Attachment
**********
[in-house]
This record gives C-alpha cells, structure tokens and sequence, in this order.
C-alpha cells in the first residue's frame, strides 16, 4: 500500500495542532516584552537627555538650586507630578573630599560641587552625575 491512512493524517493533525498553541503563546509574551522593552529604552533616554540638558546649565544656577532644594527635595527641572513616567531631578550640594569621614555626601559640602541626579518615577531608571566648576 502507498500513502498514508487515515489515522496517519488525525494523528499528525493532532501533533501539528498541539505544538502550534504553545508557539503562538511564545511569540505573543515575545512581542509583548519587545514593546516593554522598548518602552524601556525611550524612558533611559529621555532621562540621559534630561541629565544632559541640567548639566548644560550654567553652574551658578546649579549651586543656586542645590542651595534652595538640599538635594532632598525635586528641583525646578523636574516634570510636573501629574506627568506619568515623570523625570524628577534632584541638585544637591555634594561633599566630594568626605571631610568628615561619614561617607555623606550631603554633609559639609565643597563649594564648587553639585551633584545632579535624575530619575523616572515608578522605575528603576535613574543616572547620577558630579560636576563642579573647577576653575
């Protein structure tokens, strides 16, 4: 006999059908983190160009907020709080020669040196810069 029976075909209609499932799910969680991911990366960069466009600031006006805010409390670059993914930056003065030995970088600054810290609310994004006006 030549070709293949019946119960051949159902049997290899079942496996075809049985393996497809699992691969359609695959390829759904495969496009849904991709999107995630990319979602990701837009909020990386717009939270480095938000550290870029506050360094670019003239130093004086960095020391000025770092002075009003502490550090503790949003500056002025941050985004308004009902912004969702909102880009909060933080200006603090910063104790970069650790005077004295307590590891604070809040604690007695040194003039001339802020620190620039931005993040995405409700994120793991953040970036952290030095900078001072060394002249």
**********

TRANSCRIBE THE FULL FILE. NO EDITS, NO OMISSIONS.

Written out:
[in-house]
This record gives C-alpha cells, structure tokens and sequence, in this order.
C-alpha cells in the first residue's frame, strides 16, 4: 500500500495542532516584552537627555538650586507630578573630599560641587552625575 491512512493524517493533525498553541503563546509574551522593552529604552533616554540638558546649565544656577532644594527635595527641572513616567531631578550640594569621614555626601559640602541626579518615577531608571566648576 502507498500513502498514508487515515489515522496517519488525525494523528499528525493532532501533533501539528498541539505544538502550534504553545508557539503562538511564545511569540505573543515575545512581542509583548519587545514593546516593554522598548518602552524601556525611550524612558533611559529621555532621562540621559534630561541629565544632559541640567548639566548644560550654567553652574551658578546649579549651586543656586542645590542651595534652595538640599538635594532632598525635586528641583525646578523636574516634570510636573501629574506627568506619568515623570523625570524628577534632584541638585544637591555634594561633599566630594568626605571631610568628615561619614561617607555623606550631603554633609559639609565643597563649594564648587553639585551633584545632579535624575530619575523616572515608578522605575528603576535613574543616572547620577558630579560636576563642579573647577576653575
């Protein structure tokens, strides 16, 4: 006999059908983190160009907020709080020669040196810069 029976075909209609499932799910969680991911990366960069466009600031006006805010409390670059993914930056003065030995970088600054810290609310994004006006 030549070709293949019946119960051949159902049997290899079942496996075809049985393996497809699992691969359609695959390829759904495969496009849904991709999107995630990319979602990701837009909020990386717009939270480095938000550290870029506050360094670019003239130093004086960095020391000025770092002075009003502490550090503790949003500056002025941050985004308004009902912004969702909102880009909060933080200006603090910063104790970069650790005077004295307590590891604070809040604690007695040194003039001339802020620190620039931005993040995405409700994120793991953040970036952290030095900078001072060394002249």